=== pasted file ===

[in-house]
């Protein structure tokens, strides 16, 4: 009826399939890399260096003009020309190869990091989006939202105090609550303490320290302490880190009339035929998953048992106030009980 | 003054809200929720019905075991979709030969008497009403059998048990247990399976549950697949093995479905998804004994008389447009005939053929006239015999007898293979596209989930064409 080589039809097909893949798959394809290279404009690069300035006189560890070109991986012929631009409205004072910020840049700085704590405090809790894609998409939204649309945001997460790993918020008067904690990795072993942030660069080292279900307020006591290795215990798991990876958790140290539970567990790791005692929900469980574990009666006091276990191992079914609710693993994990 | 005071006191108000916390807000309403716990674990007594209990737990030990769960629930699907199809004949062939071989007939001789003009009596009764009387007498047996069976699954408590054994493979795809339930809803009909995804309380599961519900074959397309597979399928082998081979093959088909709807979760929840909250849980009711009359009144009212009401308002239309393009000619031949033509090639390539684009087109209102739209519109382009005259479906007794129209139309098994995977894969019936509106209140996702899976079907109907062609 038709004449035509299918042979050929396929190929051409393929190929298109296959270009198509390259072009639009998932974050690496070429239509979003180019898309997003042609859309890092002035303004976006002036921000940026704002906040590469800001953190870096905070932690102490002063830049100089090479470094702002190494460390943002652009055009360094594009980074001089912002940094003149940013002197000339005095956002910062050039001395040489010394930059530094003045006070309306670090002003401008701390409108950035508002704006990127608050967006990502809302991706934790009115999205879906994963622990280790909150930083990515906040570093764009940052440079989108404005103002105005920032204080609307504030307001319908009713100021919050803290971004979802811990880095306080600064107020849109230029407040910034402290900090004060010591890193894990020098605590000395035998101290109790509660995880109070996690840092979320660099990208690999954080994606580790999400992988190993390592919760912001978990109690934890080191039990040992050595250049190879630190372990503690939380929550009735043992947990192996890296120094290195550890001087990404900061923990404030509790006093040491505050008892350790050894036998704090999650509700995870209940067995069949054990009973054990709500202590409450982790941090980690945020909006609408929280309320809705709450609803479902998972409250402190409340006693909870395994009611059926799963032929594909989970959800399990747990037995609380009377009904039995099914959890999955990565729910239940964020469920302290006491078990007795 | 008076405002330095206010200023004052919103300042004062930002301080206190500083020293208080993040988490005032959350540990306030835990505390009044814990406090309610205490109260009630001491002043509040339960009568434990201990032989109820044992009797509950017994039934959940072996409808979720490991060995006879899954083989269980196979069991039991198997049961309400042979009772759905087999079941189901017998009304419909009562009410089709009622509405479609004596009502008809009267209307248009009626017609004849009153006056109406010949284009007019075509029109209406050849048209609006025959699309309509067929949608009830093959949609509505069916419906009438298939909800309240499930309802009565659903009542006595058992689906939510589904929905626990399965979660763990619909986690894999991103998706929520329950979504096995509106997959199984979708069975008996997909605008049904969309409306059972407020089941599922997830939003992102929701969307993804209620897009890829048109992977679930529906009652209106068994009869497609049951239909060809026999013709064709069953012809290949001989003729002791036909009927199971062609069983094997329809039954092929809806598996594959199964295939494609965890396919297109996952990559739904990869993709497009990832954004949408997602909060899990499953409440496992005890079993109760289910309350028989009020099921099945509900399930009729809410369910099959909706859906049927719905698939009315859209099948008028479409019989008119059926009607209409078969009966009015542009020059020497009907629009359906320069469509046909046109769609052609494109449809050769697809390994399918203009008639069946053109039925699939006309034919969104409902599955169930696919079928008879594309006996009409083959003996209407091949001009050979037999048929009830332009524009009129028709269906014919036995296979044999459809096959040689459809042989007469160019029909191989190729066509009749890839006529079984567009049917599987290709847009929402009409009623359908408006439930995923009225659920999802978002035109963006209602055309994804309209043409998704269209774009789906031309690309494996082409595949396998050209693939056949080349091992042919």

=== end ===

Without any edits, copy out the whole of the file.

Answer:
[in-house]
């Protein structure tokens, strides 16, 4: 009826399939890399260096003009020309190869990091989006939202105090609550303490320290302490880190009339035929998953048992106030009980 | 003054809200929720019905075991979709030969008497009403059998048990247990399976549950697949093995479905998804004994008389447009005939053929006239015999007898293979596209989930064409 080589039809097909893949798959394809290279404009690069300035006189560890070109991986012929631009409205004072910020840049700085704590405090809790894609998409939204649309945001997460790993918020008067904690990795072993942030660069080292279900307020006591290795215990798991990876958790140290539970567990790791005692929900469980574990009666006091276990191992079914609710693993994990 | 005071006191108000916390807000309403716990674990007594209990737990030990769960629930699907199809004949062939071989007939001789003009009596009764009387007498047996069976699954408590054994493979795809339930809803009909995804309380599961519900074959397309597979399928082998081979093959088909709807979760929840909250849980009711009359009144009212009401308002239309393009000619031949033509090639390539684009087109209102739209519109382009005259479906007794129209139309098994995977894969019936509106209140996702899976079907109907062609 038709004449035509299918042979050929396929190929051409393929190929298109296959270009198509390259072009639009998932974050690496070429239509979003180019898309997003042609859309890092002035303004976006002036921000940026704002906040590469800001953190870096905070932690102490002063830049100089090479470094702002190494460390943002652009055009360094594009980074001089912002940094003149940013002197000339005095956002910062050039001395040489010394930059530094003045006070309306670090002003401008701390409108950035508002704006990127608050967006990502809302991706934790009115999205879906994963622990280790909150930083990515906040570093764009940052440079989108404005103002105005920032204080609307504030307001319908009713100021919050803290971004979802811990880095306080600064107020849109230029407040910034402290900090004060010591890193894990020098605590000395035998101290109790509660995880109070996690840092979320660099990208690999954080994606580790999400992988190993390592919760912001978990109690934890080191039990040992050595250049190879630190372990503690939380929550009735043992947990192996890296120094290195550890001087990404900061923990404030509790006093040491505050008892350790050894036998704090999650509700995870209940067995069949054990009973054990709500202590409450982790941090980690945020909006609408929280309320809705709450609803479902998972409250402190409340006693909870395994009611059926799963032929594909989970959800399990747990037995609380009377009904039995099914959890999955990565729910239940964020469920302290006491078990007795 | 008076405002330095206010200023004052919103300042004062930002301080206190500083020293208080993040988490005032959350540990306030835990505390009044814990406090309610205490109260009630001491002043509040339960009568434990201990032989109820044992009797509950017994039934959940072996409808979720490991060995006879899954083989269980196979069991039991198997049961309400042979009772759905087999079941189901017998009304419909009562009410089709009622509405479609004596009502008809009267209307248009009626017609004849009153006056109406010949284009007019075509029109209406050849048209609006025959699309309509067929949608009830093959949609509505069916419906009438298939909800309240499930309802009565659903009542006595058992689906939510589904929905626990399965979660763990619909986690894999991103998706929520329950979504096995509106997959199984979708069975008996997909605008049904969309409306059972407020089941599922997830939003992102929701969307993804209620897009890829048109992977679930529906009652209106068994009869497609049951239909060809026999013709064709069953012809290949001989003729002791036909009927199971062609069983094997329809039954092929809806598996594959199964295939494609965890396919297109996952990559739904990869993709497009990832954004949408997602909060899990499953409440496992005890079993109760289910309350028989009020099921099945509900399930009729809410369910099959909706859906049927719905698939009315859209099948008028479409019989008119059926009607209409078969009966009015542009020059020497009907629009359906320069469509046909046109769609052609494109449809050769697809390994399918203009008639069946053109039925699939006309034919969104409902599955169930696919079928008879594309006996009409083959003996209407091949001009050979037999048929009830332009524009009129028709269906014919036995296979044999459809096959040689459809042989007469160019029909191989190729066509009749890839006529079984567009049917599987290709847009929402009409009623359908408006439930995923009225659920999802978002035109963006209602055309994804309209043409998704269209774009789906031309690309494996082409595949396998050209693939056949080349091992042919």